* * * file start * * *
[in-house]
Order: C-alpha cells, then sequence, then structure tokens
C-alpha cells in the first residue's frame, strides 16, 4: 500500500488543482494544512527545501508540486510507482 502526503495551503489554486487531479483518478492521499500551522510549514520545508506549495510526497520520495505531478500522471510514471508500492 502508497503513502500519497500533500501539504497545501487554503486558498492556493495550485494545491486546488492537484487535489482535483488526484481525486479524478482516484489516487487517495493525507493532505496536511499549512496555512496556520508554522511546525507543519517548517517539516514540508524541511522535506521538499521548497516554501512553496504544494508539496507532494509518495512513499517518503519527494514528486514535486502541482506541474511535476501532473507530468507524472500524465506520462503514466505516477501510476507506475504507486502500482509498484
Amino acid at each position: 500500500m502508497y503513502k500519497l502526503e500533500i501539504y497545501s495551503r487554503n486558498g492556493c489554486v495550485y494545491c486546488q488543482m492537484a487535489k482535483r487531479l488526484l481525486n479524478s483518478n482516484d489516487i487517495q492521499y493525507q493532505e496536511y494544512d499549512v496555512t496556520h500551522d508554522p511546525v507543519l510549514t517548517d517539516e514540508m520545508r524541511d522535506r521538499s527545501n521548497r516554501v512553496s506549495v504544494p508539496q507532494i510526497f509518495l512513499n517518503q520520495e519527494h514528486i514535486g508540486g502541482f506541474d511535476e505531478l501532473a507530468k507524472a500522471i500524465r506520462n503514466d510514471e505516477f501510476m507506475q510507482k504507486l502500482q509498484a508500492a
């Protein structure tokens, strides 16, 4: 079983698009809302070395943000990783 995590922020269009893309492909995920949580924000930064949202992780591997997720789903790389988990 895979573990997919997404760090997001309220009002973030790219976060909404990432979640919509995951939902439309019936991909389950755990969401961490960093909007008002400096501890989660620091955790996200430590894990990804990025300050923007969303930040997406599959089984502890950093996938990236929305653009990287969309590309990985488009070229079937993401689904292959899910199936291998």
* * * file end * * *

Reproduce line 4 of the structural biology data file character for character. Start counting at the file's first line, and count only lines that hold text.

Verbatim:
Amino acid at each position: 500500500m502508497y503513502k500519497l502526503e500533500i501539504y497545501s495551503r487554503n486558498g492556493c489554486v495550485y494545491c486546488q488543482m492537484a487535489k482535483r487531479l488526484l481525486n479524478s483518478n482516484d489516487i487517495q492521499y493525507q493532505e496536511y494544512d499549512v496555512t496556520h500551522d508554522p511546525v507543519l510549514t517548517d517539516e514540508m520545508r524541511d522535506r521538499s527545501n521548497r516554501v512553496s506549495v504544494p508539496q507532494i510526497f509518495l512513499n517518503q520520495e519527494h514528486i514535486g508540486g502541482f506541474d511535476e505531478l501532473a507530468k507524472a500522471i500524465r506520462n503514466d510514471e505516477f501510476m507506475q510507482k504507486l502500482q509498484a508500492a